Increasing numbers at risk of losing their homes in Spa town, a new report warns

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THE economic crisis and rising unemployment means an increasing number of people in the Harrogate district are at risk of losing their homes, a new report has warned.

Council bosses at Harrogate Borough Council have revealed they are dealing with increasing numbers of people looking for help with housing. Between April 2012 and March 31, 61 households were accepted as homeless, while those needing temporary accommodation has risen by 18 per cent between April 2011 and November 1 this year.

The council’s cabinet member housing committee, Coun Mike Chambers, will be asked on November 19 to approve an action plan to tackle the issue.

A council report states: “The on-going economic crisis and rising unemployment, coupled with the implementation of fundamental welfare benefit reforms has resulted in an increasing number of households that are struggling to either secure or maintain their accommodation.”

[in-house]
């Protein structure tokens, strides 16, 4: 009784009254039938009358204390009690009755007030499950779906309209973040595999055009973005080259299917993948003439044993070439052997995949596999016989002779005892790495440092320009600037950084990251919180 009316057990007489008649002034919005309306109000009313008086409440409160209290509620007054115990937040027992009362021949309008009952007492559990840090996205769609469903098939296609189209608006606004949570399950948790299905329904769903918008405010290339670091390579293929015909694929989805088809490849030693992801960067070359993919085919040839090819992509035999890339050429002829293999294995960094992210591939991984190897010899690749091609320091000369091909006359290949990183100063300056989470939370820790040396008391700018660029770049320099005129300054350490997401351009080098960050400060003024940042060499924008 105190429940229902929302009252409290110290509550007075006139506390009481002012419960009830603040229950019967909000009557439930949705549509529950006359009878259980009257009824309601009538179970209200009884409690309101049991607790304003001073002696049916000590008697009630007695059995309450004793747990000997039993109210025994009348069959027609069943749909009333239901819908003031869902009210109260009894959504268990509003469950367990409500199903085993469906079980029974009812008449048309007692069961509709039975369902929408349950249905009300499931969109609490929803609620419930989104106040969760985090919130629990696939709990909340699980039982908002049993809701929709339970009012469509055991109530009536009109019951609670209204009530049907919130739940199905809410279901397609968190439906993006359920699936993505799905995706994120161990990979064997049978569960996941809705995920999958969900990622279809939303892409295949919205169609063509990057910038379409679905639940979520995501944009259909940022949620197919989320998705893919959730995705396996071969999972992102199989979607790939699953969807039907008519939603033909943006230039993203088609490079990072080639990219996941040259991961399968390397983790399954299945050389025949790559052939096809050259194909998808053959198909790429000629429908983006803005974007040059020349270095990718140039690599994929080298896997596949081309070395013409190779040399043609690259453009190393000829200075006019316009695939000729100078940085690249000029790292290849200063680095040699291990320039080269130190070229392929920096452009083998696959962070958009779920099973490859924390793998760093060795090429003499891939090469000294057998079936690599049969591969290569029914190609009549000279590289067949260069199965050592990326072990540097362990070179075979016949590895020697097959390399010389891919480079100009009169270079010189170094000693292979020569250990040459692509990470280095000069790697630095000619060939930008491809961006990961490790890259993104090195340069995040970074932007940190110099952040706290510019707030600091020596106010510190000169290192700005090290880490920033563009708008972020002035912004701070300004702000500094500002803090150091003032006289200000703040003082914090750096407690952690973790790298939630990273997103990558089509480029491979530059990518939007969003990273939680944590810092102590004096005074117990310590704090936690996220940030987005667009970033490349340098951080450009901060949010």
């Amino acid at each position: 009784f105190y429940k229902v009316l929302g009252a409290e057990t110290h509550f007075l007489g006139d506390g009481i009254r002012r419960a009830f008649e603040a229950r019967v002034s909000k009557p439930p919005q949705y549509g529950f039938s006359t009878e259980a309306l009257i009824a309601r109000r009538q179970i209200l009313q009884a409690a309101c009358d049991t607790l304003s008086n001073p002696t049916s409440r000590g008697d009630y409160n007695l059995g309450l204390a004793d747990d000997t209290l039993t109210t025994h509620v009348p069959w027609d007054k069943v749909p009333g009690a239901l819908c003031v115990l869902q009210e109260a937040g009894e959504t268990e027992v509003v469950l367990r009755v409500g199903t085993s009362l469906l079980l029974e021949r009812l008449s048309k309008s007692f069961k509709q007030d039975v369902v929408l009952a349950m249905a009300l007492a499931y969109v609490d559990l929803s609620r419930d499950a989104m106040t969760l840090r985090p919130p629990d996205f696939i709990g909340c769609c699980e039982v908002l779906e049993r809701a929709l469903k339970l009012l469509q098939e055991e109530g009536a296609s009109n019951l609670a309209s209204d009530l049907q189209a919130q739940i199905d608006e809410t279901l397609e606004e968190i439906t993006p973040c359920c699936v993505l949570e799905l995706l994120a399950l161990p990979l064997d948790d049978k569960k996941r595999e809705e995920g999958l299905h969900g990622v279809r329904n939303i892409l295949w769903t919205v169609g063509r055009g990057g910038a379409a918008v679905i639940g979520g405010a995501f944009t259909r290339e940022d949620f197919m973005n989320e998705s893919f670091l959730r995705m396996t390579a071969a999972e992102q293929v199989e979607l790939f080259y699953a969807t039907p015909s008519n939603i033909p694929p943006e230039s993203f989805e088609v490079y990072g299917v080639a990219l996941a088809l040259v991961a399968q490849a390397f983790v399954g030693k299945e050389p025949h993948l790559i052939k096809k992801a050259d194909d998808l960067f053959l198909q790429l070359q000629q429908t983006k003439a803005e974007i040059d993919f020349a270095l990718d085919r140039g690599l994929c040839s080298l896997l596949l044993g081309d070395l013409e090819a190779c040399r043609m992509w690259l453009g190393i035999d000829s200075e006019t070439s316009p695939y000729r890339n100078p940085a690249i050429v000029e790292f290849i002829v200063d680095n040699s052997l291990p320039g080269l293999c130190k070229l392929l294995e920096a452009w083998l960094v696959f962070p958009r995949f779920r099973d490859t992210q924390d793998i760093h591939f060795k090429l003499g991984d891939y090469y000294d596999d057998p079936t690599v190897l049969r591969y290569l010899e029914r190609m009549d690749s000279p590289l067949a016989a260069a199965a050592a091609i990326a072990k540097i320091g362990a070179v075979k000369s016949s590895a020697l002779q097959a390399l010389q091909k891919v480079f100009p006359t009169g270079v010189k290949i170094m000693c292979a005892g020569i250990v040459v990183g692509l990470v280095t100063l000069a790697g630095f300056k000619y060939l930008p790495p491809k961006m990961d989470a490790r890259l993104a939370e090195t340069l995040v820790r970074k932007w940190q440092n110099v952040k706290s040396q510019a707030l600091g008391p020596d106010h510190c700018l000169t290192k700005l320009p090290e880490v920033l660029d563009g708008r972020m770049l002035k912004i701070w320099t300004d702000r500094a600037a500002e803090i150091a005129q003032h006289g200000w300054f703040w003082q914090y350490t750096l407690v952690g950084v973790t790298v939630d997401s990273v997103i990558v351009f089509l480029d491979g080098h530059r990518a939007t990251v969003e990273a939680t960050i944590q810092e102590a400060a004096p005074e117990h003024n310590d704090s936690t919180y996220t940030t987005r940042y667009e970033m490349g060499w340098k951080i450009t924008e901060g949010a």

The action plan includes setting aside cash to deal with families needing temporary accommodation and ensuring steps are in place to help rough sleepers when temperatures fall.

The Yorkshire Post has highlighted how affluent parts of the region are facing growing numbers of homeless due to the economic crisis. Last month, a charity which helps the homeless in Harrogate said the scale of the problem in the spa town was “staggering”. Harrogate Homeless Project said in the past 12 months it has had more than 150 referrals to its new homelessness scheme, No Second Night Out, far many more than had been anticipated.

Andy Kirk, the transition fund project leader at Harrogate Homeless Project, said: “Even we have been surprised by the number of people coming through the door. You might not see people sleeping on the streets but there are people sleeping rough in fields, in their cars and in local parks.

“And it isn’t always what it seems. Many people become homeless after a relationship breakdown, redundancy or are just struggling in these difficult times.”

The project was chosen last year as one of 18 towns and cities in England to roll out No Second Night Out, a programme designed to intervene as soon as a person becomes homeless. The charity works with other agencies to help the person into accommodation and jobs.

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